Over the summer, the Service de police de la Ville de Montréal (SPVM) reported a decrease in the number of sexual assaults in the greater Montreal area. At a cursory glance, this decrease seems to be a trend worth celebrating. Unfortunately, this may well be a case of “lies, damned lies, and statistics” – the decrease in reported cases does not necessarily reflect a decrease in the number of sexual assaults that occur. Rather, the intimidation of the police force could be preventing survivors of sexual assault from reporting to the police.
It is important to note that police statistics cannot completely be trusted. It is the job of some within the police to make sure that crime statistics decrease or stay low. The truth is not always important, as long as the numbers go down.
While the SVPM has published its lowered statistics, the Centre pour les victimes d’agression sexuelle de Montreal, a shelter for sexual assault survivors, has not reported any decrease in sexual assault this summer. Perhaps survivors do not trust the police, and would rather go to community services to receive support.
And why should survivors trust the police? As we’ve seen over the course of the student strike, police are often unnecessarily abusive. They do not, as a whole, exude an open and inviting atmosphere, something particularly important to victims of highly sensitive crimes. In fact, the police in this country have shown a disturbing proclivity toward sexual assault that would make any survivor wary.
The Royal Canadian Mounted Police (RCMP), a police force that serves all of Canada, is facing a lawsuit from over 200 ex-employees who have experienced and witnessed alleged extensive sexual harassment of women within the force. Faced with this disturbing news, one British Columbia recruiter, Maria Nickel, said that women joining the force would need “inner strength” to endure any harassment, basically excusing the conduct of anyone in the force who has harassed a woman. Nickel, in advising female Mounties, said that “you can…let yourself be a victim of [sexual harassment] or…say ‘No…my intention is that I’m going to succeed,’” reinforcing the victim-blaming culture of sexual harassment and assault rather than placing blame on the excusatory culture of the RCMP. Why would any survivor feel comfortable reporting to a group that allows sexual harassment within its own ranks?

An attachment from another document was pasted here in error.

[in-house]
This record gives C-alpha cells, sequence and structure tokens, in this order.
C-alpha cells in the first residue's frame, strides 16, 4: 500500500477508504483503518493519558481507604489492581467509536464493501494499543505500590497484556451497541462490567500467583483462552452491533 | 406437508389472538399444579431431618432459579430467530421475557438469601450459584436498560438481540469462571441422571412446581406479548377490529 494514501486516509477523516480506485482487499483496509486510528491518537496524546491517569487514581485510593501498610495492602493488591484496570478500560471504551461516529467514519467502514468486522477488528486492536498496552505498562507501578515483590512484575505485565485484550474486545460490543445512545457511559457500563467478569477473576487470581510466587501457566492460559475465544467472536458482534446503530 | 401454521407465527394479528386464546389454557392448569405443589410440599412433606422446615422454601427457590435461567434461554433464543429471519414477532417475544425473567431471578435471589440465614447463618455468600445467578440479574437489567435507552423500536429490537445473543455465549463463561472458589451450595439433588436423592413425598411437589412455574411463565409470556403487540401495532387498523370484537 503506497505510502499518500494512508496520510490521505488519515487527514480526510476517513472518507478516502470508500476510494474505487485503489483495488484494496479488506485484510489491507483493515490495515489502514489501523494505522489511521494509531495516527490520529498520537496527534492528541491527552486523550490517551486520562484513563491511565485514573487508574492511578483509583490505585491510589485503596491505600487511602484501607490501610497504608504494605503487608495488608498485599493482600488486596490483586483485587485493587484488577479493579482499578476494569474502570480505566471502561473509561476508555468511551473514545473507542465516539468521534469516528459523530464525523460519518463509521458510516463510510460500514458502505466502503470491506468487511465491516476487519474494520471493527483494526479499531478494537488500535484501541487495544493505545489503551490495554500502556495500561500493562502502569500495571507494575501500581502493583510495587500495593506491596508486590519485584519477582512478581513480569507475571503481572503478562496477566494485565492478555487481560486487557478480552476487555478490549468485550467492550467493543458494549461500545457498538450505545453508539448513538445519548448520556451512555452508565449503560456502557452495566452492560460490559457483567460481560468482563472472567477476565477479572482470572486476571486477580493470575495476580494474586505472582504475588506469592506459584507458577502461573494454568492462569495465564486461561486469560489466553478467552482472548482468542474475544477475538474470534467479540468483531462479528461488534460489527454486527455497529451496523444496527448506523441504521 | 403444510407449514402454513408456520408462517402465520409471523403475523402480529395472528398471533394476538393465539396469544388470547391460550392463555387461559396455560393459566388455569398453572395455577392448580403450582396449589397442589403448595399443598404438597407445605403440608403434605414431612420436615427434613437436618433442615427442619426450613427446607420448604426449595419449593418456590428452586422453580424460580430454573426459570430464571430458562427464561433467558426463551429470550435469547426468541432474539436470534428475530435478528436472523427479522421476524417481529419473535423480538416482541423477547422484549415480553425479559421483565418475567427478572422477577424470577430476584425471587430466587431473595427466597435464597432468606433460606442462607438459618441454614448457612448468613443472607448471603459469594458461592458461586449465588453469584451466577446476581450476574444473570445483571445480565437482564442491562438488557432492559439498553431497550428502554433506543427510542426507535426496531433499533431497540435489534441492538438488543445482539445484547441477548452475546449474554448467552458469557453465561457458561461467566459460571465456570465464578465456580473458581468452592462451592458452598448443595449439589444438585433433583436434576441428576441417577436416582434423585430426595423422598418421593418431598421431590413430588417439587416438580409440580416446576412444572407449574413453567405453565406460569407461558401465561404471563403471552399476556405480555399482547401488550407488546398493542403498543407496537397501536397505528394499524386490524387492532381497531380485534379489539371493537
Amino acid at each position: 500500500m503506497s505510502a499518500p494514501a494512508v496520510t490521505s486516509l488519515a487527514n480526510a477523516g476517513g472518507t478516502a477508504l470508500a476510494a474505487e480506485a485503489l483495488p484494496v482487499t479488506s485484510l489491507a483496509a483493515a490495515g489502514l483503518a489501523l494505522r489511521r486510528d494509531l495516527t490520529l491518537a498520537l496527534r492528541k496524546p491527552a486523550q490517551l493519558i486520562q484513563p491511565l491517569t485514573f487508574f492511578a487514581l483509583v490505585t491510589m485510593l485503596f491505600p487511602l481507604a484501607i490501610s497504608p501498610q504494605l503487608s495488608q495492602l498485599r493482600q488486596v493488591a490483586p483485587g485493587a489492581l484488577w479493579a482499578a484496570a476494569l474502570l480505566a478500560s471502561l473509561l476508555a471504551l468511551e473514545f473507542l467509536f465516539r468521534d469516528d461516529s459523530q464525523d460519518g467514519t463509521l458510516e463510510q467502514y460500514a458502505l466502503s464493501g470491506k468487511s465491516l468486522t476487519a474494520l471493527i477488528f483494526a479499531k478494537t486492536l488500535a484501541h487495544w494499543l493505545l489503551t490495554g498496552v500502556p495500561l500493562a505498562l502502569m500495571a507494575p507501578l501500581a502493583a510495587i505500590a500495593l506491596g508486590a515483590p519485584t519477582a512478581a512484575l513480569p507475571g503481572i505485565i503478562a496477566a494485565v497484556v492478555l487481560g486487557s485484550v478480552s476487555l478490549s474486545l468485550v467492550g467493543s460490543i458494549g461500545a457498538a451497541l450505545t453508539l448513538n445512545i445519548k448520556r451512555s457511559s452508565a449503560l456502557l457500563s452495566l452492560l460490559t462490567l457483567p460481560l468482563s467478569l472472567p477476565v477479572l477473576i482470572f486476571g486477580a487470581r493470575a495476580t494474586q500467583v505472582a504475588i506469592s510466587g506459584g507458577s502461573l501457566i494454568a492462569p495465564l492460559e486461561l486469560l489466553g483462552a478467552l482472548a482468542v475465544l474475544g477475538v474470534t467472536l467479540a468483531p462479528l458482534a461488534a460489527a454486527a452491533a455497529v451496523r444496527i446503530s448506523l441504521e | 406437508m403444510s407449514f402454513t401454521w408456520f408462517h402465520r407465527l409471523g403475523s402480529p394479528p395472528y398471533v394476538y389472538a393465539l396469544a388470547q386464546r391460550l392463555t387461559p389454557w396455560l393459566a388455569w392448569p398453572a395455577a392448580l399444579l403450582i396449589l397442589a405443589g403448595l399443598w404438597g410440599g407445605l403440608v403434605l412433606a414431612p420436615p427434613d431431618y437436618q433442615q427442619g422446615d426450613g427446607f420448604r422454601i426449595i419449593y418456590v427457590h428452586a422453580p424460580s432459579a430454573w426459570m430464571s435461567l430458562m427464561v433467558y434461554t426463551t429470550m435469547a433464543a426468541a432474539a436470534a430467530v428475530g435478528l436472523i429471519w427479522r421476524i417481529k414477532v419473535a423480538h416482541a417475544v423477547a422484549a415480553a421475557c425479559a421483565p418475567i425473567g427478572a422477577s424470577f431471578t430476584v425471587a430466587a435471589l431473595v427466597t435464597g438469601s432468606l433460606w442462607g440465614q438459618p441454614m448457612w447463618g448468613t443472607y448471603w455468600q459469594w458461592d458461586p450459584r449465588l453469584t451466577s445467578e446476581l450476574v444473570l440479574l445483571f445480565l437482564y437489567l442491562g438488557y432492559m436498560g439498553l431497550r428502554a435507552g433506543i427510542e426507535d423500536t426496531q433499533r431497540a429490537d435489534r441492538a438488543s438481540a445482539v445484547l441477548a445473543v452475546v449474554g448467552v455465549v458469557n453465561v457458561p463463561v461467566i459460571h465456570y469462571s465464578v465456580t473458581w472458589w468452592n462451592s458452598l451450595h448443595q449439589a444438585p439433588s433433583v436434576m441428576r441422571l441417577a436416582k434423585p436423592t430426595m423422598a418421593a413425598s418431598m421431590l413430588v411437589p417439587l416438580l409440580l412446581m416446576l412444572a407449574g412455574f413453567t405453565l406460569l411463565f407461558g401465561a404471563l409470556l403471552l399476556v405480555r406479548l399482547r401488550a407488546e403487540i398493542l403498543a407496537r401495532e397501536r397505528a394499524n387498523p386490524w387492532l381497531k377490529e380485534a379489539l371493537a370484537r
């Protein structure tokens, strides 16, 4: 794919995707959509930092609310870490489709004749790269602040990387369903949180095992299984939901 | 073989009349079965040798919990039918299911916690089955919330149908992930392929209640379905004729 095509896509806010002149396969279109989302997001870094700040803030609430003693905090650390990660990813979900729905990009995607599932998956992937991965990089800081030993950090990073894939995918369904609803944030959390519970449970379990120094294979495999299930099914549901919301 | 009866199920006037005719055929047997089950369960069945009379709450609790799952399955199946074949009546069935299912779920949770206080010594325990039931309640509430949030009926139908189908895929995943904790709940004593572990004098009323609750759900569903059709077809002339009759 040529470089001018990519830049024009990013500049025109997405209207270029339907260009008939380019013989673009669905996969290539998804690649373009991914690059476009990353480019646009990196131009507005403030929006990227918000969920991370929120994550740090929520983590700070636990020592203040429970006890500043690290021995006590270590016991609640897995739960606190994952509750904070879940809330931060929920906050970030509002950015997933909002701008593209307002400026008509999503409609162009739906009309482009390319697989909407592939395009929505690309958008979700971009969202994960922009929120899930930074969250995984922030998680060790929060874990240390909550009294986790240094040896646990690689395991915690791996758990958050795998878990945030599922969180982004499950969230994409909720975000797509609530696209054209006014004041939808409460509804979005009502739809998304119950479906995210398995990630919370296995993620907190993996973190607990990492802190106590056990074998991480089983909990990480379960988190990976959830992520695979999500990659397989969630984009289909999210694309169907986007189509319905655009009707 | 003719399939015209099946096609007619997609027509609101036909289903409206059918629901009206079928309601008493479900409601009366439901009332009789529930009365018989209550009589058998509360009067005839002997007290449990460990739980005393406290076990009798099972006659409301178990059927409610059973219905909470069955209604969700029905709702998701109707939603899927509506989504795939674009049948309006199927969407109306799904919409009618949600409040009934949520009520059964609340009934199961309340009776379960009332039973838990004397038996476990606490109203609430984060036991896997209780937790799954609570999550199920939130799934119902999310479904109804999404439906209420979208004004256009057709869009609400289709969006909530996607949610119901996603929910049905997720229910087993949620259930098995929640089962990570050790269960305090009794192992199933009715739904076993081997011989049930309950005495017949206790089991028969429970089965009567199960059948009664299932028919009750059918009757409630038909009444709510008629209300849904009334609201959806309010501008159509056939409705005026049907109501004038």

Similarly, the stigmatization of sexual crimes makes it difficult for any survivor to file a report. Survivors of sexual assault often fear societal judgement or blame, making them hesitant to talk about their case. This stigmatization, and fear of the police, must be changed – but a culture cannot be changed overnight.
This is why we need more alternatives to the police for sexual assault reporting. Peer-run groups like the Sexual Assault Centre of the McGill Students’ Society (SACOMSS) are spaces in which survivors can comfortably report sexual assaults without fear of abuse or stigmatization. It is imperative that more spaces like this be created around the city, especially when institutions like Concordia University do not have student-run sexual assault centres. We must be skeptical of police statistics, realizing that a part of police administration is lowering crime statistics, even if that means bending the truth. Furthermore, police need to change how they react to sexual assaults – with more thorough training in the police academy, by becoming more open to reports of sexual assault crimes, and by actively addressing rape culture within their ranks. Until all this is accomplished, however, reports of lowered sexual assault crimes must be viewed with a wary eye.